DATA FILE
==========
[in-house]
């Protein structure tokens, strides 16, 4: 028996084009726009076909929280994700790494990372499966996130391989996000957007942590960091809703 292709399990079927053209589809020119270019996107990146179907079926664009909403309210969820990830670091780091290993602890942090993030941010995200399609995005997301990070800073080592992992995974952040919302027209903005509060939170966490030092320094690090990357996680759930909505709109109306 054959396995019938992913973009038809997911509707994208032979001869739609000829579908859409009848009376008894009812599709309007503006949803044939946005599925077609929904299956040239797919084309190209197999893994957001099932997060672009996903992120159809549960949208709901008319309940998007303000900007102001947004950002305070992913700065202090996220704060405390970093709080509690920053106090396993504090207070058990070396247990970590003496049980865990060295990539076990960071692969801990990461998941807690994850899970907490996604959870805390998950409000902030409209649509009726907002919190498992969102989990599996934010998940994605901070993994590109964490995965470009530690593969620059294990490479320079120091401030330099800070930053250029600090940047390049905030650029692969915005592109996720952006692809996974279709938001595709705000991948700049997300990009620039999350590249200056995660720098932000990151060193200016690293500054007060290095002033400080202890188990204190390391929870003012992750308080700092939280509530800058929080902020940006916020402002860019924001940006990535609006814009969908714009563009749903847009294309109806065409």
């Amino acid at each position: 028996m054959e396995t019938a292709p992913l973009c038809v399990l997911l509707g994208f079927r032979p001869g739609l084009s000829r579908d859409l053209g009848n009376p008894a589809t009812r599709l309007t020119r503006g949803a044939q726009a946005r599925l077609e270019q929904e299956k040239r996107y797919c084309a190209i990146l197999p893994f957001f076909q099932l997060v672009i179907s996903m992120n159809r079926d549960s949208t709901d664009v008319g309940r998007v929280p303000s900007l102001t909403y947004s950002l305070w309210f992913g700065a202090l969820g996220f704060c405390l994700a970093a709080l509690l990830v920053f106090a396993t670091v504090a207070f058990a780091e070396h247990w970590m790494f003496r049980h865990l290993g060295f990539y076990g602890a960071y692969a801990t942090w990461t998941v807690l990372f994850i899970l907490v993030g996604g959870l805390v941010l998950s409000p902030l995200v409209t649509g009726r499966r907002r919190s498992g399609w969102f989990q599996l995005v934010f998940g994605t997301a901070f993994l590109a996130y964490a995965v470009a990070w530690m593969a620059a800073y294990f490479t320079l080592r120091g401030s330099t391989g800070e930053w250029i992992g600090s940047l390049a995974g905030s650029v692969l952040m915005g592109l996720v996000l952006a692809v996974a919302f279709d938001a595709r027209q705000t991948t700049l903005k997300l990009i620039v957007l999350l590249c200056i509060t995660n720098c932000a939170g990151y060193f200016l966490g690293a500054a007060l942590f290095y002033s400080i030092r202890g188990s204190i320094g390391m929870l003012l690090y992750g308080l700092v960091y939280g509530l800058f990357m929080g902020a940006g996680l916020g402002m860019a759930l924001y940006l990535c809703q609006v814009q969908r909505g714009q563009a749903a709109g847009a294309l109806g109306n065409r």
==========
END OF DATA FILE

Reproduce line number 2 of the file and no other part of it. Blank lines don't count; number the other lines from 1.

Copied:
């Protein structure tokens, strides 16, 4: 028996084009726009076909929280994700790494990372499966996130391989996000957007942590960091809703 292709399990079927053209589809020119270019996107990146179907079926664009909403309210969820990830670091780091290993602890942090993030941010995200399609995005997301990070800073080592992992995974952040919302027209903005509060939170966490030092320094690090990357996680759930909505709109109306 054959396995019938992913973009038809997911509707994208032979001869739609000829579908859409009848009376008894009812599709309007503006949803044939946005599925077609929904299956040239797919084309190209197999893994957001099932997060672009996903992120159809549960949208709901008319309940998007303000900007102001947004950002305070992913700065202090996220704060405390970093709080509690920053106090396993504090207070058990070396247990970590003496049980865990060295990539076990960071692969801990990461998941807690994850899970907490996604959870805390998950409000902030409209649509009726907002919190498992969102989990599996934010998940994605901070993994590109964490995965470009530690593969620059294990490479320079120091401030330099800070930053250029600090940047390049905030650029692969915005592109996720952006692809996974279709938001595709705000991948700049997300990009620039999350590249200056995660720098932000990151060193200016690293500054007060290095002033400080202890188990204190390391929870003012992750308080700092939280509530800058929080902020940006916020402002860019924001940006990535609006814009969908714009563009749903847009294309109806065409």